Making a Relationship Work after Relocation
Moving to Sweden in order to be with a Swedish spouse or sambo is an example of a life event that can awaken childhood relationship dynamics. In life, our ability to navigate through and succeed in adult relationships develops out of experiences we had as children in our relationships with our parents.
In infancy, there is no distinction between self and other. As one passes through the years of childhood, self and other become differentiated and we develop a separate identity of our own. This process does not occur turbulence-free, however. Between infancy and mature independence lie emotional extremes. Think of the temper tantrums of a toddler or the rebellion of a teenager. Both of these stages illustrate the turmoil that can go along with the process of attaining individuality and ultimately ones own identity.
Making the transition to another country even under the most positive circumstances is in and of itself a major life stressor, but it is particularly challenging to find your identity as a non-Swede. One of the biggest challenges in this process is the experience of dependency and helplessness. The inability to communicate and being subject to the rules and regulations of the Swedish bureaucracy are experiences that can catapult us back to a childlike state. It is easy to forget that we have adult competencies without the practical skills to succeed in Swedish culture.
Many couples find themselves in crisis when the expectations connected with parent-child relationship patterns become superimposed upon the here-and-now adult relationship. Much like the frustrated child or teen, the non-Swede is prone to enlist a number of unhealthy tactics in an attempt to salvage a feeling of independence.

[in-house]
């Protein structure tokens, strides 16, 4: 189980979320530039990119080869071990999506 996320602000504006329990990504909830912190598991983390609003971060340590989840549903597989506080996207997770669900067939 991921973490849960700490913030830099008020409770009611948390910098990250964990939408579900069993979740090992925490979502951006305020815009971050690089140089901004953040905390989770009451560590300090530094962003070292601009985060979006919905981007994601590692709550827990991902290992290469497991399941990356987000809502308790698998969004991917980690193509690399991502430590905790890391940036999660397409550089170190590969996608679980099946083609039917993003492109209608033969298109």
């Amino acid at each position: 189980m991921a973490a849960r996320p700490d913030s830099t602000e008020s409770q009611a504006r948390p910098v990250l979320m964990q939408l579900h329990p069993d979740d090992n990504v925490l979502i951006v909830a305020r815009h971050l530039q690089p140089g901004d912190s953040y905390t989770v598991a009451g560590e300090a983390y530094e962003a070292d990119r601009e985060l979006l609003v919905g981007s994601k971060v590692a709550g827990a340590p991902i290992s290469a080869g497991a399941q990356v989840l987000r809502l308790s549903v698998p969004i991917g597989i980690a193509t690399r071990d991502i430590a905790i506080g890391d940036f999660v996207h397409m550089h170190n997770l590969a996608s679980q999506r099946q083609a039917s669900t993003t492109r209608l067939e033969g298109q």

These include: manipulation, and blame (you are responsible for my unhappiness, "I moved all the way over here to be with you and you can't even..."); pseudo-independent rebellion (lying, secrets, unfaithfulness); sadness and worry (suspicious fantasies and accusations, feeling forgotten, unimportant, or invisible), and/or avoidance (passivity, helplessness, withdrawal).
It is vital that couples be aware of the normal, but temporary change in relational dynamics in order to tolerate the stress that is put on the relationship. The ability to identify and accept feelings of dependency and helplessness, without trying to combat them with short-lived solutions, is crucial for a couple's stability. If it is the first time the couple is faced with these dynamics, tolerance of these emotions will ultimately contribute to a deeper, more intimate relationship in the long run.